A vast quantity of energy is present in the world’s oceans, driving marine currents around the globe. The development of tidal current turbines (TCTs) is an exciting field of research which will allow us to recover some of this energy. It is estimated that up to 34% of the UK’s electricity demand could be extracted from tidal currents.
As this is an immature technology, still in the development stages, associated costs are high. With this in mind it was thought that, in order to minimise the payback period of any capital investment, power output must be maximised in order to recover maximum revenue. In order to do this, both design and contextual parameters and their effect on power output needed investigating.
While there are a number of methods of tidal power extraction, it is thought that axial turbines will play a large part in the future of this technology and for this reason it was decided to focus upon the design of axial turbine rotors. The investigation into design parameters was manifested in the form of a parametric study of various aspects of blade geometry and a brief exploration of the effect of utilising different aerofoil profiles. The contextual portion of the study dealt with the effects of operating in the harsh marine environment: erosion; corrosion; and marine growth; i.e. surface degradation.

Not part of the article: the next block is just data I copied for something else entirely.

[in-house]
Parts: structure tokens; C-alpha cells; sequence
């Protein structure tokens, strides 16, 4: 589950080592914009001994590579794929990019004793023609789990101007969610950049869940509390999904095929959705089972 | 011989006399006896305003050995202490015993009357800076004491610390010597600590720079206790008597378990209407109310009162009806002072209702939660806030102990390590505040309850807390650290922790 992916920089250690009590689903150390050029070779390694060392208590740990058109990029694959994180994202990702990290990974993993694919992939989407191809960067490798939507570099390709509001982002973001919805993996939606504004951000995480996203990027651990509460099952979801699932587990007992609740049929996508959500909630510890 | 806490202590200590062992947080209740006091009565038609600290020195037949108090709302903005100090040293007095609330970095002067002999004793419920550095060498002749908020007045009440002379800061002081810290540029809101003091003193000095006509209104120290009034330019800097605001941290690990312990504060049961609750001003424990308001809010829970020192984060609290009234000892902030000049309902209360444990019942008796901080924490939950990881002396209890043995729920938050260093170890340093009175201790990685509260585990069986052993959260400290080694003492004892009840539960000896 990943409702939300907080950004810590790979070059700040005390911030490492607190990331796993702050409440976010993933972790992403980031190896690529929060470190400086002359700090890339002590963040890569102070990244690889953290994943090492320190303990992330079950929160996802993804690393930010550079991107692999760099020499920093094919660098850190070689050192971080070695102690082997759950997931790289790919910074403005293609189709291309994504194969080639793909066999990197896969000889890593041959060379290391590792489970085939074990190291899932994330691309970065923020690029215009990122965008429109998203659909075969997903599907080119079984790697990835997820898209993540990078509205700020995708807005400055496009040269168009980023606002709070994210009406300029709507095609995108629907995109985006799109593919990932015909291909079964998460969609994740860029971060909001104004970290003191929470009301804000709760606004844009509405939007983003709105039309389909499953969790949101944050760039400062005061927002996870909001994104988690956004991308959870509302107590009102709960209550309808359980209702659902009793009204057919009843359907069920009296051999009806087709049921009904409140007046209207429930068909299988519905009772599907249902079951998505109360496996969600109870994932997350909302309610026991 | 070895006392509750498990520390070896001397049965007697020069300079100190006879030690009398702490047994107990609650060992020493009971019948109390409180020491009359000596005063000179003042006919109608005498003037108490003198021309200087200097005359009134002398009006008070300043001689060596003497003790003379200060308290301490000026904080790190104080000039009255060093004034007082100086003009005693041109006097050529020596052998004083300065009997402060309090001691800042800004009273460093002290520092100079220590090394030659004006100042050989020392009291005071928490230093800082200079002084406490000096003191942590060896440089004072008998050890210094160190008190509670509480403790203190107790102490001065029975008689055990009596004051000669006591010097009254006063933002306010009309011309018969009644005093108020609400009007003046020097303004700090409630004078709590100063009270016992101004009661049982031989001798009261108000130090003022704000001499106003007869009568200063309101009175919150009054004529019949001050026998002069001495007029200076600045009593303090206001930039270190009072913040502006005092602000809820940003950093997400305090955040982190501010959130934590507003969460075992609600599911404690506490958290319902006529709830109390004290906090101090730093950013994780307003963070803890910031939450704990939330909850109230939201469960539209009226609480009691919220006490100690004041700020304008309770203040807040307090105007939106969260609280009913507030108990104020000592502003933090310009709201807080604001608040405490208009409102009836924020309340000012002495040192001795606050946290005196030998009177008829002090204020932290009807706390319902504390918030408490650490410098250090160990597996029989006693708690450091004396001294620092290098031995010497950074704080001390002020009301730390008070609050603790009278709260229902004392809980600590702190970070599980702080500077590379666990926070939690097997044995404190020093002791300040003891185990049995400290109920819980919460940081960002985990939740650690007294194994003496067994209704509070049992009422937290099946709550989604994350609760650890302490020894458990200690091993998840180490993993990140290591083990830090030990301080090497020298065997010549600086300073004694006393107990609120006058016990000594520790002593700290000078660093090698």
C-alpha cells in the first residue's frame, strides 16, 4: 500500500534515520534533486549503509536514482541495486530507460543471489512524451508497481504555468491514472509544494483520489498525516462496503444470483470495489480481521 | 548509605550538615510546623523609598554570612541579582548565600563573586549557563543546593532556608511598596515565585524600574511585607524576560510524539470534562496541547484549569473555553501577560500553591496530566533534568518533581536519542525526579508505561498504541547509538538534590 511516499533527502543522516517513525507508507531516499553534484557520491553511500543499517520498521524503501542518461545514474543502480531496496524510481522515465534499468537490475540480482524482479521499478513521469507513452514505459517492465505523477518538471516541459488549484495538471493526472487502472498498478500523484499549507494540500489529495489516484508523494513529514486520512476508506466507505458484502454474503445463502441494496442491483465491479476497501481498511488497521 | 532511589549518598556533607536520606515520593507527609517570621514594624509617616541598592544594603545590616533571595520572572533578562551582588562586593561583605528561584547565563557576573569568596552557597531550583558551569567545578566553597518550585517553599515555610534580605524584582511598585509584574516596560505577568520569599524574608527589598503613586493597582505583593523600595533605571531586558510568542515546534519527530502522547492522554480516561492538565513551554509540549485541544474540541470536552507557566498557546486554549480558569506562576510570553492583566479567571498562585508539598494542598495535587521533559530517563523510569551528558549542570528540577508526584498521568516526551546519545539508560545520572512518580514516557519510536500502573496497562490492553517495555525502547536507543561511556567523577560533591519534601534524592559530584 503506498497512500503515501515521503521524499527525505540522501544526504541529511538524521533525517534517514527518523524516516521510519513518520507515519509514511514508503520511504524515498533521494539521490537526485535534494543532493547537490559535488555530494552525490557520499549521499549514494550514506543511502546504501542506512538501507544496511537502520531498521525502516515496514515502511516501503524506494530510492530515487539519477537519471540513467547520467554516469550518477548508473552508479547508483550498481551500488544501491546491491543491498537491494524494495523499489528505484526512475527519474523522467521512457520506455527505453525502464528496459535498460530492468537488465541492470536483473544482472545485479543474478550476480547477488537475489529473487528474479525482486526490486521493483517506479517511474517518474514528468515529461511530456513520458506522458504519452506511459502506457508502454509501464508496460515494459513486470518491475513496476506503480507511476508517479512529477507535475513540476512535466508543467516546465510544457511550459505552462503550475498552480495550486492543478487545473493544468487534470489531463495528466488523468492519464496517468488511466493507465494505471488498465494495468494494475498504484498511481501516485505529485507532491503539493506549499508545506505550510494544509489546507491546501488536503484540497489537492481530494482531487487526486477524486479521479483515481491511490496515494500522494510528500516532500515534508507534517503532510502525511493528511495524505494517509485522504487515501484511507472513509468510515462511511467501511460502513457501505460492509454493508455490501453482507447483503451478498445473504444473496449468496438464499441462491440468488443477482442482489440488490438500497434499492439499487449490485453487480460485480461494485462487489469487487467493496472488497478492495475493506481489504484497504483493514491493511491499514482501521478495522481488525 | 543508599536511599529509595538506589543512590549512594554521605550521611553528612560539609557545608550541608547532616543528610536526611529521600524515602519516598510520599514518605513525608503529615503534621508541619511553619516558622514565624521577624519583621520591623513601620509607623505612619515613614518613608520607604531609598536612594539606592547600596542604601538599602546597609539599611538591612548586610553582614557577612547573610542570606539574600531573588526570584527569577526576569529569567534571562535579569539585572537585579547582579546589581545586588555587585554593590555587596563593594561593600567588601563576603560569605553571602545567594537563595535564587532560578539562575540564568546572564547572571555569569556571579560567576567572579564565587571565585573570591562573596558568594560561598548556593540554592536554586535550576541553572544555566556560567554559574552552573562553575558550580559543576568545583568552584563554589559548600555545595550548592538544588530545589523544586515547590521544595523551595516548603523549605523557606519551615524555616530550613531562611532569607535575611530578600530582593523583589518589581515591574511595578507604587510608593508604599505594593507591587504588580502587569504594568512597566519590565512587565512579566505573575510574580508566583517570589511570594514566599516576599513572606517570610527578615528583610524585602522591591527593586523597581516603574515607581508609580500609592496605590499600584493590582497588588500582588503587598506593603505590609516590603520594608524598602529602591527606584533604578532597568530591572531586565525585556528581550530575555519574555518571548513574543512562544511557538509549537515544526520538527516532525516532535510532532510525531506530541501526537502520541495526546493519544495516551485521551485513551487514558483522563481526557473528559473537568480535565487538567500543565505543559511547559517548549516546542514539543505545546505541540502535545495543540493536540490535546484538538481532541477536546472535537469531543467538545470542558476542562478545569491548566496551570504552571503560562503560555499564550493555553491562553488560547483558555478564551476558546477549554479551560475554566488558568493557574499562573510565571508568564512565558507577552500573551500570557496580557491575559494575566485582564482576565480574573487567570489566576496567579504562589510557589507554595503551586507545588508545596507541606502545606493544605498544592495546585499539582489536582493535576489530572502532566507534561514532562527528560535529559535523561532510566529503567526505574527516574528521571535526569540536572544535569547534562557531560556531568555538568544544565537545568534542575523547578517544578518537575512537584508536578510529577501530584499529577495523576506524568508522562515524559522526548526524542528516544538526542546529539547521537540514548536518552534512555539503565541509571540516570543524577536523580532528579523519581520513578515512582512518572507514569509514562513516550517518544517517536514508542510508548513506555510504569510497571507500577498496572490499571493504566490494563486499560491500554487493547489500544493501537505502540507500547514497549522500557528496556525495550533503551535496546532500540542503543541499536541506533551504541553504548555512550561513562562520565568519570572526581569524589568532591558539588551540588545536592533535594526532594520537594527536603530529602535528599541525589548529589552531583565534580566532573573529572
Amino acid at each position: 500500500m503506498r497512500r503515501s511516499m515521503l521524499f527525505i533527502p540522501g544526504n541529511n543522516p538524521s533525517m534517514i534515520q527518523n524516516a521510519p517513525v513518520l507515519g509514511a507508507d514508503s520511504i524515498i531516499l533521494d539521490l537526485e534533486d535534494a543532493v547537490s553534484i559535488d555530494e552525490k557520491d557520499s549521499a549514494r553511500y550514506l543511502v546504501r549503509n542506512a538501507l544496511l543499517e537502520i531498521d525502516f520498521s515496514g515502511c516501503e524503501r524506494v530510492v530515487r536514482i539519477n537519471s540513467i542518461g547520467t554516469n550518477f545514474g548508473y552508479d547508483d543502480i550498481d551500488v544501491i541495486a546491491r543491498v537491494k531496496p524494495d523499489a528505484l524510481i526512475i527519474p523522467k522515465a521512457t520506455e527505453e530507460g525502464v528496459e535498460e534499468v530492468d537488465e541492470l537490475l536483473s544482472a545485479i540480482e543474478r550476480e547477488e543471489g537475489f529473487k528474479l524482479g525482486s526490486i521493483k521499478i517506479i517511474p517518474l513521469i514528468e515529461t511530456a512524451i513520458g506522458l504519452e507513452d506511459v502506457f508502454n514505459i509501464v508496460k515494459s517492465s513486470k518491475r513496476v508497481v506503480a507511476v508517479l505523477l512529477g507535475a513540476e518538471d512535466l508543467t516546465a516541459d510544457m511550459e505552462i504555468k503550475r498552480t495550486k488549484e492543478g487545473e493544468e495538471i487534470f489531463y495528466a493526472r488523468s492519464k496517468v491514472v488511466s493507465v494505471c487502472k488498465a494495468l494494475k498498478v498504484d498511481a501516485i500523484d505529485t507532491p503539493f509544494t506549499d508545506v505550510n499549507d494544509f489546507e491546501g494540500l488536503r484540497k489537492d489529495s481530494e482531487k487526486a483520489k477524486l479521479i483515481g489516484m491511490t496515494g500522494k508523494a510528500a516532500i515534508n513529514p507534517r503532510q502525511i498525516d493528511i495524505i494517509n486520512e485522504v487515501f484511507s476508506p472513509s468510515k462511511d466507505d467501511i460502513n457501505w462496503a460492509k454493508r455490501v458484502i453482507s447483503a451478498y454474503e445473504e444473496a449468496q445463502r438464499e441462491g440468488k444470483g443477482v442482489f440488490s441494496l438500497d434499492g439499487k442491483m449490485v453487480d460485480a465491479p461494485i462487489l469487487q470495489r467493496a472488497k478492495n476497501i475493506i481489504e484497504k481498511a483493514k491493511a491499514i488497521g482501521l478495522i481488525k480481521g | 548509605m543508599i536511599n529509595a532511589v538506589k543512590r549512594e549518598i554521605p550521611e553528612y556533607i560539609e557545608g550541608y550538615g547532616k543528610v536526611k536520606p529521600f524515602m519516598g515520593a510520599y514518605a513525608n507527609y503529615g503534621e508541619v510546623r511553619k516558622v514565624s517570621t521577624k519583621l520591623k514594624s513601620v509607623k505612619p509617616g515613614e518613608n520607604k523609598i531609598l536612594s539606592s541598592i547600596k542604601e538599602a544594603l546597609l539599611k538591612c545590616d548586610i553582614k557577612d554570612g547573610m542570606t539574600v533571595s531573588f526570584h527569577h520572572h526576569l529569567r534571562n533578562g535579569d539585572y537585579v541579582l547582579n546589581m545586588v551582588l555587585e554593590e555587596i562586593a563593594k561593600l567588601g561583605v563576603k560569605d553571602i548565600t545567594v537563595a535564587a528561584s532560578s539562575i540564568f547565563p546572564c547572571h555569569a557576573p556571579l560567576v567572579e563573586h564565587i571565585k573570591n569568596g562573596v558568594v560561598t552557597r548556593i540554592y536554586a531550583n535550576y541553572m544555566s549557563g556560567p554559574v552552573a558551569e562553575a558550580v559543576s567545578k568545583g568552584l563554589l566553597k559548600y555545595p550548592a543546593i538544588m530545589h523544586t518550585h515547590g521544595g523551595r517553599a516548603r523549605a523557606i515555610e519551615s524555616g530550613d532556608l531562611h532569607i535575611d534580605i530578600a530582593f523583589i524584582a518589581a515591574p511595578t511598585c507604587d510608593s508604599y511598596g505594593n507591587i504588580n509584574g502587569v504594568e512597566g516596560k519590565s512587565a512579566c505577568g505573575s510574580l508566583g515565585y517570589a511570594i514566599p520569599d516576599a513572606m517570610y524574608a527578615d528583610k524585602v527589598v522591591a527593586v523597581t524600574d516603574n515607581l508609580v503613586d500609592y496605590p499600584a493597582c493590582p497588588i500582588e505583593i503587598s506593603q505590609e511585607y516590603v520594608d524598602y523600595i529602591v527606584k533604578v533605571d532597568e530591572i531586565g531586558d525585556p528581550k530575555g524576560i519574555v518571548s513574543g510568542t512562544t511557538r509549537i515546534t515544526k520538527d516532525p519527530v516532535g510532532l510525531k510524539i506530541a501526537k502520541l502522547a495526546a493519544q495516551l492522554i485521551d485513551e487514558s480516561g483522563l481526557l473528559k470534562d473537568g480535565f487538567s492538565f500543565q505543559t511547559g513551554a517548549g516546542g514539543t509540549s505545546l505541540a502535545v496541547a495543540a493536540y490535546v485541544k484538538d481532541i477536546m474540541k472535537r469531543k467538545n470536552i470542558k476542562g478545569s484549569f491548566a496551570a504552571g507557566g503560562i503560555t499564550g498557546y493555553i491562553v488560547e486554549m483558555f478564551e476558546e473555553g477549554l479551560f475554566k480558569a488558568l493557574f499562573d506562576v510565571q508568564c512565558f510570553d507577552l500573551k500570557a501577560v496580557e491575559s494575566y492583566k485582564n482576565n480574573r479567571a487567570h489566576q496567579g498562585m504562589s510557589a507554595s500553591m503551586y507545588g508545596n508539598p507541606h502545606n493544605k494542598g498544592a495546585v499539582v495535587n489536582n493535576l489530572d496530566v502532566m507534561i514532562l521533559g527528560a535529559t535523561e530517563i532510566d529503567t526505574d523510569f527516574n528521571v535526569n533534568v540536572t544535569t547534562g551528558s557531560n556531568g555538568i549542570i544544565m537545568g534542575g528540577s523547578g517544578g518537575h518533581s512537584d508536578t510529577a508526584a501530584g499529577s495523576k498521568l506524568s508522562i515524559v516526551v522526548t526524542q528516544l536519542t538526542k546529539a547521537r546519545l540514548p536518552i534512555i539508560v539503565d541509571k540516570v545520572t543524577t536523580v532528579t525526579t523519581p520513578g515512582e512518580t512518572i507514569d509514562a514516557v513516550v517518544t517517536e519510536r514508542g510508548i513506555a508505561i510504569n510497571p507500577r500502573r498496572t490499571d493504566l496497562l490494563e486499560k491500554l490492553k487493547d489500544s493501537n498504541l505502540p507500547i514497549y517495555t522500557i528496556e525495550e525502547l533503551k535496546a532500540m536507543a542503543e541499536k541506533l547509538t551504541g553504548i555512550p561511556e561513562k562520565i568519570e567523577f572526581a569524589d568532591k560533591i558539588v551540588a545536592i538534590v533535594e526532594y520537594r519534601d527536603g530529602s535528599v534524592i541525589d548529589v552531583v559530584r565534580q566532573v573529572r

The performance of different rotor designs was evaluated using an advanced rotor design and analysis tool which utilised blade element momentum (BEM) theory. In order to complete the study it was necessary to add additional options and functionality to this programme. The main additions were some additional aerofoil profile options and the ability to use varying profiles along the length of the blade.
In order to add additional aerofoils to the code, lift and drag characteristics were required. Where possible, this data would come from experiment, but where experimental data was not available, an established aerofoil analysis programme (XFOIL/RFOIL) was used to generate the necessary information.
Following the analysis of power outputs, the impact any variation would have on revenues was then investigated. This was particularly important for the blade degradation analysis as preventative measures could then be looked at, costed, and their overall economic value evaluated.
Results indicate that degraded turbine blade surfaces result in significant reduction in power output and associated revenue. So much so, that even using the least durable preventative blade coating at the price of the most expensive coating would result in increased revenue.
Various aspects of blade design, e.g. via the use of blade twist, pitch, taper or by employing different aerofoil profiles can provide incremental increases in power output of up to 5%. A combination of these could be used to optimise performance.
It was also noted that, while there are many benefits to an axial turbine with two co-axial, contra-rotating rotors, increase in power output is marginal. However, results suggest that the power output of such a device may be less susceptible to the effects of blade degradation.
Finally, this group believes that while tidal current turbines hold great potential, they still require significant investment into research and development before large scale exploitation becomes commercially viable.
Future work within research and development will need to focus on the temporal aspect of blade surface degradation and how it impacts revenue recovery of tidal current turbines.